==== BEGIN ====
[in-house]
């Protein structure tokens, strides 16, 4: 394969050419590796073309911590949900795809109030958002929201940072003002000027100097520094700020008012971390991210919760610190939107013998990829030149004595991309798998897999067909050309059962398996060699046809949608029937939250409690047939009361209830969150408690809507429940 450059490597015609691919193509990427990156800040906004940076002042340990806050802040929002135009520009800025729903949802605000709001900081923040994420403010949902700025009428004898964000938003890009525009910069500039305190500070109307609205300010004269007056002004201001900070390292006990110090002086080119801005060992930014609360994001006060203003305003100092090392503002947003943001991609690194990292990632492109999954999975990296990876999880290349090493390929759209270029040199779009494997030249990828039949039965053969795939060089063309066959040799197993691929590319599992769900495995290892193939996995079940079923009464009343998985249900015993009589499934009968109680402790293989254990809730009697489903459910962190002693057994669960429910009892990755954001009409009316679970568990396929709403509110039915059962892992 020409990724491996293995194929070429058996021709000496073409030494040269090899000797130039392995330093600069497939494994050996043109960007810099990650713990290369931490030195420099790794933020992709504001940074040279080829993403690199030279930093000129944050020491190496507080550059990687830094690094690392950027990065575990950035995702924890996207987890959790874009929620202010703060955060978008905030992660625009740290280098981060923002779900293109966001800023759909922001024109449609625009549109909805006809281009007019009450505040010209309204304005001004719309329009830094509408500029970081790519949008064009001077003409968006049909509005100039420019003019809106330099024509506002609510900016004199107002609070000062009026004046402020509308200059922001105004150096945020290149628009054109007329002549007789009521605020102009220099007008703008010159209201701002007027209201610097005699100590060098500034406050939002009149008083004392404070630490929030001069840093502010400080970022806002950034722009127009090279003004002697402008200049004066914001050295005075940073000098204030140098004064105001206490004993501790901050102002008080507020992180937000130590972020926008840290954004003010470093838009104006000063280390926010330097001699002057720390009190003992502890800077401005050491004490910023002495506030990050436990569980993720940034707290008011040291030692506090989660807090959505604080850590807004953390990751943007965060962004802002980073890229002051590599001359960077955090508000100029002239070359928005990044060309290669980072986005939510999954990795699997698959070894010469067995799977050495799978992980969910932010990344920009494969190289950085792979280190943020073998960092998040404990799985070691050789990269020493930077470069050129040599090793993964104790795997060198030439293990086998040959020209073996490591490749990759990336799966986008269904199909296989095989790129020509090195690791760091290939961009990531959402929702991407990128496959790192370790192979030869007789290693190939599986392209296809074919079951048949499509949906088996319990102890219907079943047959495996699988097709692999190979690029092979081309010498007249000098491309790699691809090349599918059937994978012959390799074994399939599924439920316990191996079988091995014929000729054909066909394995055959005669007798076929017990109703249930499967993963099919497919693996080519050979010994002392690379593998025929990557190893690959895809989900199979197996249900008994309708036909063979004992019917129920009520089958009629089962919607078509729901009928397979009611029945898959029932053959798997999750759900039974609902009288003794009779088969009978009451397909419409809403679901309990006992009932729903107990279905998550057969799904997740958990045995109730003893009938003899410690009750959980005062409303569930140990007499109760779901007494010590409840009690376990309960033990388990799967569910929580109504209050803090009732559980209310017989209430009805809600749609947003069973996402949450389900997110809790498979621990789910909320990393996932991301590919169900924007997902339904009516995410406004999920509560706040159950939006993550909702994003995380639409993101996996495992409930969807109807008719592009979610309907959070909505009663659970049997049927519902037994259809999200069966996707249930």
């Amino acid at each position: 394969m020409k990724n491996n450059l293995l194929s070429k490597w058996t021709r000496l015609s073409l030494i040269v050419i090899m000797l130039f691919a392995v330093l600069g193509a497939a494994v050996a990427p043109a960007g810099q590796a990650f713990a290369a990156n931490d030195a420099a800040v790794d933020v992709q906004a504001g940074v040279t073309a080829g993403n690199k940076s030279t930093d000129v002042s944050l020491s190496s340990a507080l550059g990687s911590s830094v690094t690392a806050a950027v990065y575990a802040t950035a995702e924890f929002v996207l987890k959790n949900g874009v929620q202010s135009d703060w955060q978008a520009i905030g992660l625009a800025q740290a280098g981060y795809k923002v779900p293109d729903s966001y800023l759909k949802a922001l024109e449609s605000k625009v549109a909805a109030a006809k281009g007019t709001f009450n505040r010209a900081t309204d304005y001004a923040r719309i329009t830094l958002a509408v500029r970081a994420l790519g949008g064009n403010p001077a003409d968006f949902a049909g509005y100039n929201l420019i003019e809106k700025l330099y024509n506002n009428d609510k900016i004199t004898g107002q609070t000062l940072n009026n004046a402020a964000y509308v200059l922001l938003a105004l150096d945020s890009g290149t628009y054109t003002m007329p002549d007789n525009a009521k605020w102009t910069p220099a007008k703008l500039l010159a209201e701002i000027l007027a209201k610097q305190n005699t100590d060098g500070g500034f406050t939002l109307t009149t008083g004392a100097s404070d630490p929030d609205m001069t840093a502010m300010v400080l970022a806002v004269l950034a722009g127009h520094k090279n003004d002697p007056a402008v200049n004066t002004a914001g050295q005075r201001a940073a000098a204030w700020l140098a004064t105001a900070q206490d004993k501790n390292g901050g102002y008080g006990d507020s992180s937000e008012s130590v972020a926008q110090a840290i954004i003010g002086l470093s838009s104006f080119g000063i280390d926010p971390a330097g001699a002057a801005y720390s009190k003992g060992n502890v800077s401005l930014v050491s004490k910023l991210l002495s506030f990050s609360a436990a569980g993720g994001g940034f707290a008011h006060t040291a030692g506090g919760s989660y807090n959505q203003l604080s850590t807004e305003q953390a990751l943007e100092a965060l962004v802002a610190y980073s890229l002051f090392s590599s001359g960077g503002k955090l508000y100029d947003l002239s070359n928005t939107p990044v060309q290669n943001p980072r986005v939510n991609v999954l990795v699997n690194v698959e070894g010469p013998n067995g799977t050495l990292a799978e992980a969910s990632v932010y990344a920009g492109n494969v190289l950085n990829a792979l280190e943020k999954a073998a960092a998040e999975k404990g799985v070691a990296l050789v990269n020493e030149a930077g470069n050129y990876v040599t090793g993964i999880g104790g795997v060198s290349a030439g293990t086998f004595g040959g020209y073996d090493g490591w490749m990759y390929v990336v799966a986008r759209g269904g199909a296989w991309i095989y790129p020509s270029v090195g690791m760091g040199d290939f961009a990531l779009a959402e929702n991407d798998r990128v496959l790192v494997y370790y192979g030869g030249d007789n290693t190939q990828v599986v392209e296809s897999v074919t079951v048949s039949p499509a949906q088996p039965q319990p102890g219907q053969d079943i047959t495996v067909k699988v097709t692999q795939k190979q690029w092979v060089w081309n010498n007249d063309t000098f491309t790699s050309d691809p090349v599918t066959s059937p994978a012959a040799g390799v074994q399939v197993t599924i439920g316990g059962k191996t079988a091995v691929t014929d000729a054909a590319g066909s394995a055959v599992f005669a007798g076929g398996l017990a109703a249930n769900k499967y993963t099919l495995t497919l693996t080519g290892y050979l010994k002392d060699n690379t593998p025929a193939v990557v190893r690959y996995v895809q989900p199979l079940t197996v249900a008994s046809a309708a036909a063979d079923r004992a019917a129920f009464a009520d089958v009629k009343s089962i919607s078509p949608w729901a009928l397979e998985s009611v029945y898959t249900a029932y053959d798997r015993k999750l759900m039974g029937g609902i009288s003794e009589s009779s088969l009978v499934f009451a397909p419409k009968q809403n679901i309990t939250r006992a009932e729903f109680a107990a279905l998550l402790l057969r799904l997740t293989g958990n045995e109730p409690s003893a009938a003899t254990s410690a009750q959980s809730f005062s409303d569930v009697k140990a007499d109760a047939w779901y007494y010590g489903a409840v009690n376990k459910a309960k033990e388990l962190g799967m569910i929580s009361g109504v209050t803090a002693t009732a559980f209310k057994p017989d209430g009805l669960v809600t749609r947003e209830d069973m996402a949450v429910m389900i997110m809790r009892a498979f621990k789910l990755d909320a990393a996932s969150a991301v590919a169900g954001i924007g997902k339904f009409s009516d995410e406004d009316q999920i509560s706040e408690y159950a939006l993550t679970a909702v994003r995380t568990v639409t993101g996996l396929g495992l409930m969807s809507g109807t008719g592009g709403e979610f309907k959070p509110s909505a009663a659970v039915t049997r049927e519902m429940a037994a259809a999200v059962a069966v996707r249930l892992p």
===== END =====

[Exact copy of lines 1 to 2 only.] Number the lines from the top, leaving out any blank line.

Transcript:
[in-house]
């Protein structure tokens, strides 16, 4: 394969050419590796073309911590949900795809109030958002929201940072003002000027100097520094700020008012971390991210919760610190939107013998990829030149004595991309798998897999067909050309059962398996060699046809949608029937939250409690047939009361209830969150408690809507429940 450059490597015609691919193509990427990156800040906004940076002042340990806050802040929002135009520009800025729903949802605000709001900081923040994420403010949902700025009428004898964000938003890009525009910069500039305190500070109307609205300010004269007056002004201001900070390292006990110090002086080119801005060992930014609360994001006060203003305003100092090392503002947003943001991609690194990292990632492109999954999975990296990876999880290349090493390929759209270029040199779009494997030249990828039949039965053969795939060089063309066959040799197993691929590319599992769900495995290892193939996995079940079923009464009343998985249900015993009589499934009968109680402790293989254990809730009697489903459910962190002693057994669960429910009892990755954001009409009316679970568990396929709403509110039915059962892992 020409990724491996293995194929070429058996021709000496073409030494040269090899000797130039392995330093600069497939494994050996043109960007810099990650713990290369931490030195420099790794933020992709504001940074040279080829993403690199030279930093000129944050020491190496507080550059990687830094690094690392950027990065575990950035995702924890996207987890959790874009929620202010703060955060978008905030992660625009740290280098981060923002779900293109966001800023759909922001024109449609625009549109909805006809281009007019009450505040010209309204304005001004719309329009830094509408500029970081790519949008064009001077003409968006049909509005100039420019003019809106330099024509506002609510900016004199107002609070000062009026004046402020509308200059922001105004150096945020290149628009054109007329002549007789009521605020102009220099007008703008010159209201701002007027209201610097005699100590060098500034406050939002009149008083004392404070630490929030001069840093502010400080970022806002950034722009127009090279003004002697402008200049004066914001050295005075940073000098204030140098004064105001206490004993501790901050102002008080507020992180937000130590972020926008840290954004003010470093838009104006000063280390926010330097001699002057720390009190003992502890800077401005050491004490910023002495506030990050436990569980993720940034707290008011040291030692506090989660807090959505604080850590807004953390990751943007965060962004802002980073890229002051590599001359960077955090508000100029002239070359928005990044060309290669980072986005939510999954990795699997698959070894010469067995799977050495799978992980969910932010990344920009494969190289950085792979280190943020073998960092998040404990799985070691050789990269020493930077470069050129040599090793993964104790795997060198030439293990086998040959020209073996490591490749990759990336799966986008269904199909296989095989790129020509090195690791760091290939961009990531959402929702991407990128496959790192370790192979030869007789290693190939599986392209296809074919079951048949499509949906088996319990102890219907079943047959495996699988097709692999190979690029092979081309010498007249000098491309790699691809090349599918059937994978012959390799074994399939599924439920316990191996079988091995014929000729054909066909394995055959005669007798076929017990109703249930499967993963099919497919693996080519050979010994002392690379593998025929990557190893690959895809989900199979197996249900008994309708036909063979004992019917129920009520089958009629089962919607078509729901009928397979009611029945898959029932053959798997999750759900039974609902009288003794009779088969009978009451397909419409809403679901309990006992009932729903107990279905998550057969799904997740958990045995109730003893009938003899410690009750959980005062409303569930140990007499109760779901007494010590409840009690376990309960033990388990799967569910929580109504209050803090009732559980209310017989209430009805809600749609947003069973996402949450389900997110809790498979621990789910909320990393996932991301590919169900924007997902339904009516995410406004999920509560706040159950939006993550909702994003995380639409993101996996495992409930969807109807008719592009979610309907959070909505009663659970049997049927519902037994259809999200069966996707249930």